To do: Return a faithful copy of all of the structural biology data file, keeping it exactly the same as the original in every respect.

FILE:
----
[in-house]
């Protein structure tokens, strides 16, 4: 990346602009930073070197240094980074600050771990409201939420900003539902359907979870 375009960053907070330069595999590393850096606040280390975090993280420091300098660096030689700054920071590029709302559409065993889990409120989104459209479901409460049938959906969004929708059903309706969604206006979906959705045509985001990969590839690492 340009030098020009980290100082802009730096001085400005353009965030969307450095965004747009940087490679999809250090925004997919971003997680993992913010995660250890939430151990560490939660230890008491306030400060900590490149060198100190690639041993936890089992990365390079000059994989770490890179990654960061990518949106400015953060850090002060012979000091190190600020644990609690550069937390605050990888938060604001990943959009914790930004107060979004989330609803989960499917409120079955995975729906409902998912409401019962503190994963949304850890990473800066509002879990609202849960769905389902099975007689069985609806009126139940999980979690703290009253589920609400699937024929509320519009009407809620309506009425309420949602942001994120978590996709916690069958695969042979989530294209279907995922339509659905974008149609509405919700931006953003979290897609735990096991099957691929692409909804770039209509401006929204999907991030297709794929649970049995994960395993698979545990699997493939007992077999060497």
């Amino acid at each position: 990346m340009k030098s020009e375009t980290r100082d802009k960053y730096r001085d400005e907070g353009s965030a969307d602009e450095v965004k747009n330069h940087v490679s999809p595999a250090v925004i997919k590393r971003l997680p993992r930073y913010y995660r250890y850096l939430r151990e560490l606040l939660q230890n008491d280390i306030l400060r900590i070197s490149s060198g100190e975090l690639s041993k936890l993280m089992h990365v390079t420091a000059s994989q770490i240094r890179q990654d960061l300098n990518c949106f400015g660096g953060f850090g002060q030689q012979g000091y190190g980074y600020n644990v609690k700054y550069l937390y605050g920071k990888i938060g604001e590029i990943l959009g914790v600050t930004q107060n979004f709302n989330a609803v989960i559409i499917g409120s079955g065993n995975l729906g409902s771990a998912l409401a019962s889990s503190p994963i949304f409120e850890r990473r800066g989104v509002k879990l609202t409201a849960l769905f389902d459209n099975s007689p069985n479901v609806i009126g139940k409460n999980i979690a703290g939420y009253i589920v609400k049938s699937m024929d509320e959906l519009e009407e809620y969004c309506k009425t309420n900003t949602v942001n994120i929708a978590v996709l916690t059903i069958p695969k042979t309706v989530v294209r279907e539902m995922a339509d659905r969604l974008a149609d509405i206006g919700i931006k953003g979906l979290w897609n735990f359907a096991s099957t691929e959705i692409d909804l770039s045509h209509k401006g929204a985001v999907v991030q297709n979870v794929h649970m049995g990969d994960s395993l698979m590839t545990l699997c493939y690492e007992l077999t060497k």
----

[in-house]
């Protein structure tokens, strides 16, 4: 990346602009930073070197240094980074600050771990409201939420900003539902359907979870 375009960053907070330069595999590393850096606040280390975090993280420091300098660096030689700054920071590029709302559409065993889990409120989104459209479901409460049938959906969004929708059903309706969604206006979906959705045509985001990969590839690492 340009030098020009980290100082802009730096001085400005353009965030969307450095965004747009940087490679999809250090925004997919971003997680993992913010995660250890939430151990560490939660230890008491306030400060900590490149060198100190690639041993936890089992990365390079000059994989770490890179990654960061990518949106400015953060850090002060012979000091190190600020644990609690550069937390605050990888938060604001990943959009914790930004107060979004989330609803989960499917409120079955995975729906409902998912409401019962503190994963949304850890990473800066509002879990609202849960769905389902099975007689069985609806009126139940999980979690703290009253589920609400699937024929509320519009009407809620309506009425309420949602942001994120978590996709916690069958695969042979989530294209279907995922339509659905974008149609509405919700931006953003979290897609735990096991099957691929692409909804770039209509401006929204999907991030297709794929649970049995994960395993698979545990699997493939007992077999060497």
């Amino acid at each position: 990346m340009k030098s020009e375009t980290r100082d802009k960053y730096r001085d400005e907070g353009s965030a969307d602009e450095v965004k747009n330069h940087v490679s999809p595999a250090v925004i997919k590393r971003l997680p993992r930073y913010y995660r250890y850096l939430r151990e560490l606040l939660q230890n008491d280390i306030l400060r900590i070197s490149s060198g100190e975090l690639s041993k936890l993280m089992h990365v390079t420091a000059s994989q770490i240094r890179q990654d960061l300098n990518c949106f400015g660096g953060f850090g002060q030689q012979g000091y190190g980074y600020n644990v609690k700054y550069l937390y605050g920071k990888i938060g604001e590029i990943l959009g914790v600050t930004q107060n979004f709302n989330a609803v989960i559409i499917g409120s079955g065993n995975l729906g409902s771990a998912l409401a019962s889990s503190p994963i949304f409120e850890r990473r800066g989104v509002k879990l609202t409201a849960l769905f389902d459209n099975s007689p069985n479901v609806i009126g139940k409460n999980i979690a703290g939420y009253i589920v609400k049938s699937m024929d509320e959906l519009e009407e809620y969004c309506k009425t309420n900003t949602v942001n994120i929708a978590v996709l916690t059903i069958p695969k042979t309706v989530v294209r279907e539902m995922a339509d659905r969604l974008a149609d509405i206006g919700i931006k953003g979906l979290w897609n735990f359907a096991s099957t691929e959705i692409d909804l770039s045509h209509k401006g929204a985001v999907v991030q297709n979870v794929h649970m049995g990969d994960s395993l698979m590839t545990l699997c493939y690492e007992l077999t060497k």